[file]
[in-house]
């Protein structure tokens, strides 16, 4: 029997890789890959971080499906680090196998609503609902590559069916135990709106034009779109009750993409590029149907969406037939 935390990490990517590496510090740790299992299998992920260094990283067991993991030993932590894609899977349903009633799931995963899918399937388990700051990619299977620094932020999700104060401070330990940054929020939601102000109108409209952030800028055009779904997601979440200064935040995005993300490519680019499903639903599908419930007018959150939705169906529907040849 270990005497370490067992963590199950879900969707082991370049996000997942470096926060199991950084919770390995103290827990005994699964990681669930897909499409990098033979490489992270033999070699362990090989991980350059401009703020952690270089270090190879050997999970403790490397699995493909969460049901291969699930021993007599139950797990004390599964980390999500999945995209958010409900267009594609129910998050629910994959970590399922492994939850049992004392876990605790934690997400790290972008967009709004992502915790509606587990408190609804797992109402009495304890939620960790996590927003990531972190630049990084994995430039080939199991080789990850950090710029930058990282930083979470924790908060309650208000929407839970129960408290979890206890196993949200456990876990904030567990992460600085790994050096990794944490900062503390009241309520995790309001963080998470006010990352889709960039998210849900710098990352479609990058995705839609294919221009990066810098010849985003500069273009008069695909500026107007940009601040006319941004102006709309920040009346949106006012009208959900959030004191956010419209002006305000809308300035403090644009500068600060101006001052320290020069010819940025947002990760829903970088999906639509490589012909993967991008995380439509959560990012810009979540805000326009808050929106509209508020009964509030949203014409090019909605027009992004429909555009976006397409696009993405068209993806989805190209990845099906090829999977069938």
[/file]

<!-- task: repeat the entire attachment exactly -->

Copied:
[in-house]
């Protein structure tokens, strides 16, 4: 029997890789890959971080499906680090196998609503609902590559069916135990709106034009779109009750993409590029149907969406037939 935390990490990517590496510090740790299992299998992920260094990283067991993991030993932590894609899977349903009633799931995963899918399937388990700051990619299977620094932020999700104060401070330990940054929020939601102000109108409209952030800028055009779904997601979440200064935040995005993300490519680019499903639903599908419930007018959150939705169906529907040849 270990005497370490067992963590199950879900969707082991370049996000997942470096926060199991950084919770390995103290827990005994699964990681669930897909499409990098033979490489992270033999070699362990090989991980350059401009703020952690270089270090190879050997999970403790490397699995493909969460049901291969699930021993007599139950797990004390599964980390999500999945995209958010409900267009594609129910998050629910994959970590399922492994939850049992004392876990605790934690997400790290972008967009709004992502915790509606587990408190609804797992109402009495304890939620960790996590927003990531972190630049990084994995430039080939199991080789990850950090710029930058990282930083979470924790908060309650208000929407839970129960408290979890206890196993949200456990876990904030567990992460600085790994050096990794944490900062503390009241309520995790309001963080998470006010990352889709960039998210849900710098990352479609990058995705839609294919221009990066810098010849985003500069273009008069695909500026107007940009601040006319941004102006709309920040009346949106006012009208959900959030004191956010419209002006305000809308300035403090644009500068600060101006001052320290020069010819940025947002990760829903970088999906639509490589012909993967991008995380439509959560990012810009979540805000326009808050929106509209508020009964509030949203014409090019909605027009992004429909555009976006397409696009993405068209993806989805190209990845099906090829999977069938």